The excellent idea behind this programme is to assemble a collection of pieces inspired by or in honour of St. Cecilia, the patron saint of music and musicians. Arguably, the Elgar part song doesn’t quite fit that template but let’s welcome it as an exception that proves the rule. Britten’s Hymn to St. Cecilia, his last collaboration with W.H. Auden, is an obvious selection and it gets an excellent performance here. However, many of the other pieces are less familiar so their inclusion is doubly welcome. Several of the pieces were composed for the annual St Cecilia’s Day service held in London under the auspices of the Musicians Benevolent Fund.
Two pieces, both here receiving their first recordings, were written for Rupert Gough and the Choir of Royal Holloway. One of these is Gabriel Jackson’s La musique. I had the good fortune to attend the first performance of this piece, which was given at a Cheltenham Festival concert in July 2013, some weeks after the sessions for this recording. The piece made a strong impression on me then (review) and that’s been reinforced by the opportunity to hear it again on disc. Jackson has combined two texts in this piece, setting simultaneously the poem by Baudelaire which gives the piece its title (in French, for the soprano soloist) and a poem in English, ‘I am in need of music’ by the American poet, Elizabeth Bishop (1911-1979); this is sung by the choir. The music is attractive and beautifully imagined; this is another example of Jackson’s highly inventive ear for unaccompanied choral textures. The soprano solo line, which is a gift for a singer like Dame Felicity, contrasts with and complements the choral parts most effectively. The music is gorgeous, not least the soft, rapt conclusion.
James MacMillan’s Cecilia Virgo, for double choir gets the programme off to an impressive start. This celebratory piece features radiant and excitingly full choral textures and, as ever with this composer, the harmonic language is intriguing. In his notes Rupert Gough points out that MacMillan has his two choirs singing in different keys at the start of the work and that over a hundred years earlier Elgar also used twin tonalities in There is sweet music. Arguably that was, at the time, a more daring device than would be the case nowadays. Elgar slightly smooths over the radical nature of the harmonies because his dynamics are quiet. Nonetheless, this is a more novel device than we might expect to find in a turn-of-the-century English part song. The Royal Holloway singers are equally adept in both of these pieces.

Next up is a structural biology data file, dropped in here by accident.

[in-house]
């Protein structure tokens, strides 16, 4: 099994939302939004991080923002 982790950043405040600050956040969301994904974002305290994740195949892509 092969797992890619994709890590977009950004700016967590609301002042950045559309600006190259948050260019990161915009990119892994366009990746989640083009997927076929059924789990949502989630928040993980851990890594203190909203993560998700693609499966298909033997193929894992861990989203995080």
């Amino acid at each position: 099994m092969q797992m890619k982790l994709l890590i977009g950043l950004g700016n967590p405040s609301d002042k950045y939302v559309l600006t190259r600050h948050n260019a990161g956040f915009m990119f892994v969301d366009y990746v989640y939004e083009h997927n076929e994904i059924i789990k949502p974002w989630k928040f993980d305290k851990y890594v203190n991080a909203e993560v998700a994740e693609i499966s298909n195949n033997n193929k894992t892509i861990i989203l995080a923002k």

I don’t know if it’s more than a nice coincidence but two of the pieces involve settings of poems by Ursula Vaughan Williams. She provided the words for her husband’s lovely Silence and Music, which is given an exquisite performance here. A few years later she furnished the text for A Hymn for St. Cecilia by Howells. This piece is markedly different in style to the offering from RVW. Where Silence and Music is subtle and delicate Howells provides a sturdy, hymn-like setting. Both are highly effective in their different ways: the soaring soprano descant that Howells adds above the unison tune in the last stanza of his piece is most striking.
The Howells is one of four pieces – the last four on the programme – which include an organ accompaniment. Dyson’s Live for ever, glorious Lord features an important soprano solo part which is superbly sung here by Jessica Smith, one of the Royal Holloway sopranos. William Mason’s playing of the substantial organ part is equally impressive. Sing, mortals! Is the last choral work that Sir Arthur Bliss wrote. I don’t recall hearing it before and it strikes me that the music is a notable response to the text.
This is a most interesting and nicely varied programme of music. The singing is consistently fine. The choir’s blend is excellent and I admire very much the fresh tone that they produce. Rupert Gough, as we know from previous releases, trains his choir marvellously and this disc is another notable achievement. With Adrian Peacock and David Hinitt serving as producer and engineer respectively it’s no surprise that the recordings are excellent. Quite a few of these pieces will be unfamiliar to many collectors, which adds to the attraction of this splendid disc.